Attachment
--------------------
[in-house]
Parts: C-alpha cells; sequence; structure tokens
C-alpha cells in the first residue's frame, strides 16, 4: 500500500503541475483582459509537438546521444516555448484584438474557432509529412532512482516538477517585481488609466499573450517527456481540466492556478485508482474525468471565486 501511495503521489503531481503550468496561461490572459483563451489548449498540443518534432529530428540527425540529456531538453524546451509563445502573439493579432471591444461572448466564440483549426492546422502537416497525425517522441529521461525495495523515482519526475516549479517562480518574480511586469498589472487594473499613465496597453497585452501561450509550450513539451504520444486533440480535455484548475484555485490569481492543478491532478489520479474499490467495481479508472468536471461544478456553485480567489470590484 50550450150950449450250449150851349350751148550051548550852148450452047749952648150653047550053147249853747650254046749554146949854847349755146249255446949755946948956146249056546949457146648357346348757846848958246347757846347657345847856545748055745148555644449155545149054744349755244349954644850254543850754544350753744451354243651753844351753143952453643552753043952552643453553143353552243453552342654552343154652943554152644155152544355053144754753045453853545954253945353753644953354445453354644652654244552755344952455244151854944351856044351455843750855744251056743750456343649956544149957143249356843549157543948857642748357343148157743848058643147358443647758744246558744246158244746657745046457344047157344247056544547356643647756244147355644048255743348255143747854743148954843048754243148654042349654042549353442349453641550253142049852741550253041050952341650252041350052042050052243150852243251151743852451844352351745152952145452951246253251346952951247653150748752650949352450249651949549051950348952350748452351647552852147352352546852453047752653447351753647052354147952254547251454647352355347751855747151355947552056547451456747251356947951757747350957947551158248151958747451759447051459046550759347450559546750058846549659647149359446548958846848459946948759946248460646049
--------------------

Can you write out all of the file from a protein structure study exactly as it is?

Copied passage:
[in-house]
Parts: C-alpha cells; sequence; structure tokens
C-alpha cells in the first residue's frame, strides 16, 4: 500500500503541475483582459509537438546521444516555448484584438474557432509529412532512482516538477517585481488609466499573450517527456481540466492556478485508482474525468471565486 501511495503521489503531481503550468496561461490572459483563451489548449498540443518534432529530428540527425540529456531538453524546451509563445502573439493579432471591444461572448466564440483549426492546422502537416497525425517522441529521461525495495523515482519526475516549479517562480518574480511586469498589472487594473499613465496597453497585452501561450509550450513539451504520444486533440480535455484548475484555485490569481492543478491532478489520479474499490467495481479508472468536471461544478456553485480567489470590484 50550450150950449450250449150851349350751148550051548550852148450452047749952648150653047550053147249853747650254046749554146949854847349755146249255446949755946948956146249056546949457146648357346348757846848958246347757846347657345847856545748055745148555644449155545149054744349755244349954644850254543850754544350753744451354243651753844351753143952453643552753043952552643453553143353552243453552342654552343154652943554152644155152544355053144754753045453853545954253945353753644953354445453354644652654244552755344952455244151854944351856044351455843750855744251056743750456343649956544149957143249356843549157543948857642748357343148157743848058643147358443647758744246558744246158244746657745046457344047157344247056544547356643647756244147355644048255743348255143747854743148954843048754243148654042349654042549353442349453641550253142049852741550253041050952341650252041350052042050052243150852243251151743852451844352351745152952145452951246253251346952951247653150748752650949352450249651949549051950348952350748452351647552852147352352546852453047752653447351753647052354147952254547251454647352355347751855747151355947552056547451456747251356947951757747350957947551158248151958747451759447051459046550759347450559546750058846549659647149359446548958846848459946948759946248460646049